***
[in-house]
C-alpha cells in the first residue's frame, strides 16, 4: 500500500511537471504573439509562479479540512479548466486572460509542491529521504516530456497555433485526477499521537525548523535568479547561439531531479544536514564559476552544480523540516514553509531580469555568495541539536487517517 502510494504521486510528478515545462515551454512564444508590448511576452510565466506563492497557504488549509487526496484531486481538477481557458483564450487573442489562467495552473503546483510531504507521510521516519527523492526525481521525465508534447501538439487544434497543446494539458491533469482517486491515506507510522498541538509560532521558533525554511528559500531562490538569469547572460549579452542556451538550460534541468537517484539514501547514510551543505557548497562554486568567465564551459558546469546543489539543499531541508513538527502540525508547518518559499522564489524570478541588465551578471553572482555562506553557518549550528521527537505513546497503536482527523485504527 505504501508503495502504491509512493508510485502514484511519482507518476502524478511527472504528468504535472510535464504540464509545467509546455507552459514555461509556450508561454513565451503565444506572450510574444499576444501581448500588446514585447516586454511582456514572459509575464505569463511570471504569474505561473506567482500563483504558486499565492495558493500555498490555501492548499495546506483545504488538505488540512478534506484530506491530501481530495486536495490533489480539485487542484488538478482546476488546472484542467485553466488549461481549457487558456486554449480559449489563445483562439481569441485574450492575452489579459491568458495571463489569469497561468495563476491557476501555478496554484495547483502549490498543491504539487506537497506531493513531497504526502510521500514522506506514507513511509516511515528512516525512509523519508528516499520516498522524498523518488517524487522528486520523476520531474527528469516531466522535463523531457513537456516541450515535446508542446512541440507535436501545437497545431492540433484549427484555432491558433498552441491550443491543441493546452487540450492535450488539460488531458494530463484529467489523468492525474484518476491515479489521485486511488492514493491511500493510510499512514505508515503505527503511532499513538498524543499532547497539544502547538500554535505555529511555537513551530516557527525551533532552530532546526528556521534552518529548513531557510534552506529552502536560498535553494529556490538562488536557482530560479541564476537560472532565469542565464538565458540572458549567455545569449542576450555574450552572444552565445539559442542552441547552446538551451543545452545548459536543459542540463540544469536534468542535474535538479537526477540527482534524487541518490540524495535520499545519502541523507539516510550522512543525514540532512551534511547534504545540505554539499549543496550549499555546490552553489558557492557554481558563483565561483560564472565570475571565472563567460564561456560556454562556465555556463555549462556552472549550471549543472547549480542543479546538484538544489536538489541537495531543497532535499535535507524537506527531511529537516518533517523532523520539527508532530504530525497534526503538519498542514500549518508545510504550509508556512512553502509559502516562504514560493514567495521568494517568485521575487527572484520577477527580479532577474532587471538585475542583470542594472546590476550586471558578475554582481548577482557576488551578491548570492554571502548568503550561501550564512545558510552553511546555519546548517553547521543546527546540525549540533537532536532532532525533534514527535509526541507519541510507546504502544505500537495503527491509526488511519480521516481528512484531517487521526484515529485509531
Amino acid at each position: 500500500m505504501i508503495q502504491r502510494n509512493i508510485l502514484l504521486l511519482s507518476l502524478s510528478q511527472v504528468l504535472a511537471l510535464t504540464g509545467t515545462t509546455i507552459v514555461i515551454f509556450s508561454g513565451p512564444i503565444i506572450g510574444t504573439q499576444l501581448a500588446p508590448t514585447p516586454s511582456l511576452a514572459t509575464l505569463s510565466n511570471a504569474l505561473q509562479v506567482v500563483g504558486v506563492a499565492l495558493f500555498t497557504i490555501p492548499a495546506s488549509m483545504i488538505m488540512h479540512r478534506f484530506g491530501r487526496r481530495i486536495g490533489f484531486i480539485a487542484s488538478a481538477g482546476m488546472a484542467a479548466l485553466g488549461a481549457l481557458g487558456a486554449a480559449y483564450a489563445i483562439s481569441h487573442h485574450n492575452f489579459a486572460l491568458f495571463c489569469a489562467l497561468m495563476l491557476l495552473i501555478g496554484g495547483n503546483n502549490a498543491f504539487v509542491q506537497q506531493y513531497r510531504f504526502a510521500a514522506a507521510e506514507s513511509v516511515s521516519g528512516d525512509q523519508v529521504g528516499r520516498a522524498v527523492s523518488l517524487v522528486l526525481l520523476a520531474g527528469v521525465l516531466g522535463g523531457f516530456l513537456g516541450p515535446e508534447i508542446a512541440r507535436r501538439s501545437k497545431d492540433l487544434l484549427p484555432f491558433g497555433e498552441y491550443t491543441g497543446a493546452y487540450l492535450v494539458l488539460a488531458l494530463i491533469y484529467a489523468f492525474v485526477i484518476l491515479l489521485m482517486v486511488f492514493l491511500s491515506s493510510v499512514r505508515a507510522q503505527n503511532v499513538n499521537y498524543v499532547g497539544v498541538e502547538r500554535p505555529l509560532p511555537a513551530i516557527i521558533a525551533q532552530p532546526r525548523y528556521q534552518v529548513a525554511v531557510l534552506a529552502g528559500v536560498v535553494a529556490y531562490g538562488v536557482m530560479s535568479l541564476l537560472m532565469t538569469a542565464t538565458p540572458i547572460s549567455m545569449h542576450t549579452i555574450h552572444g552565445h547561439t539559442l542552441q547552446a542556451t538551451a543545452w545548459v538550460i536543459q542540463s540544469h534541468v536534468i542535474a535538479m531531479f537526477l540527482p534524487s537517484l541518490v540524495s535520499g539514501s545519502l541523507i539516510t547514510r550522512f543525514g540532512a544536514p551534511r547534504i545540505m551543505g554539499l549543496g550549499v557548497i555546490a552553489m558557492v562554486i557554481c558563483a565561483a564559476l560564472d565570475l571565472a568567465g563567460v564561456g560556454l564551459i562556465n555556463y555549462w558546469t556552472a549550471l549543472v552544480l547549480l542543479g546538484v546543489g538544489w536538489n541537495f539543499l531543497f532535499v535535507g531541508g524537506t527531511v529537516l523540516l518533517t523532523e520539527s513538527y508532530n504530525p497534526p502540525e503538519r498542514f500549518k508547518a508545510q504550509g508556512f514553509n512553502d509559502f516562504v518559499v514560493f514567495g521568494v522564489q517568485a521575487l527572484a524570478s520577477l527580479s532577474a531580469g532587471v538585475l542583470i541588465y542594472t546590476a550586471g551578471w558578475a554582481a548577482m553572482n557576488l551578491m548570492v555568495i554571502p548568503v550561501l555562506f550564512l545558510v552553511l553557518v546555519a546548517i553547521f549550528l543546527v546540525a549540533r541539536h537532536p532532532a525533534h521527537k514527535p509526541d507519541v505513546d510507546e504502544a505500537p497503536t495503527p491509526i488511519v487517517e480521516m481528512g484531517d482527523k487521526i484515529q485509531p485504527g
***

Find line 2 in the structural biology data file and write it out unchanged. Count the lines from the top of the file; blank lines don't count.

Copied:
C-alpha cells in the first residue's frame, strides 16, 4: 500500500511537471504573439509562479479540512479548466486572460509542491529521504516530456497555433485526477499521537525548523535568479547561439531531479544536514564559476552544480523540516514553509531580469555568495541539536487517517 502510494504521486510528478515545462515551454512564444508590448511576452510565466506563492497557504488549509487526496484531486481538477481557458483564450487573442489562467495552473503546483510531504507521510521516519527523492526525481521525465508534447501538439487544434497543446494539458491533469482517486491515506507510522498541538509560532521558533525554511528559500531562490538569469547572460549579452542556451538550460534541468537517484539514501547514510551543505557548497562554486568567465564551459558546469546543489539543499531541508513538527502540525508547518518559499522564489524570478541588465551578471553572482555562506553557518549550528521527537505513546497503536482527523485504527 505504501508503495502504491509512493508510485502514484511519482507518476502524478511527472504528468504535472510535464504540464509545467509546455507552459514555461509556450508561454513565451503565444506572450510574444499576444501581448500588446514585447516586454511582456514572459509575464505569463511570471504569474505561473506567482500563483504558486499565492495558493500555498490555501492548499495546506483545504488538505488540512478534506484530506491530501481530495486536495490533489480539485487542484488538478482546476488546472484542467485553466488549461481549457487558456486554449480559449489563445483562439481569441485574450492575452489579459491568458495571463489569469497561468495563476491557476501555478496554484495547483502549490498543491504539487506537497506531493513531497504526502510521500514522506506514507513511509516511515528512516525512509523519508528516499520516498522524498523518488517524487522528486520523476520531474527528469516531466522535463523531457513537456516541450515535446508542446512541440507535436501545437497545431492540433484549427484555432491558433498552441491550443491543441493546452487540450492535450488539460488531458494530463484529467489523468492525474484518476491515479489521485486511488492514493491511500493510510499512514505508515503505527503511532499513538498524543499532547497539544502547538500554535505555529511555537513551530516557527525551533532552530532546526528556521534552518529548513531557510534552506529552502536560498535553494529556490538562488536557482530560479541564476537560472532565469542565464538565458540572458549567455545569449542576450555574450552572444552565445539559442542552441547552446538551451543545452545548459536543459542540463540544469536534468542535474535538479537526477540527482534524487541518490540524495535520499545519502541523507539516510550522512543525514540532512551534511547534504545540505554539499549543496550549499555546490552553489558557492557554481558563483565561483560564472565570475571565472563567460564561456560556454562556465555556463555549462556552472549550471549543472547549480542543479546538484538544489536538489541537495531543497532535499535535507524537506527531511529537516518533517523532523520539527508532530504530525497534526503538519498542514500549518508545510504550509508556512512553502509559502516562504514560493514567495521568494517568485521575487527572484520577477527580479532577474532587471538585475542583470542594472546590476550586471558578475554582481548577482557576488551578491548570492554571502548568503550561501550564512545558510552553511546555519546548517553547521543546527546540525549540533537532536532532532525533534514527535509526541507519541510507546504502544505500537495503527491509526488511519480521516481528512484531517487521526484515529485509531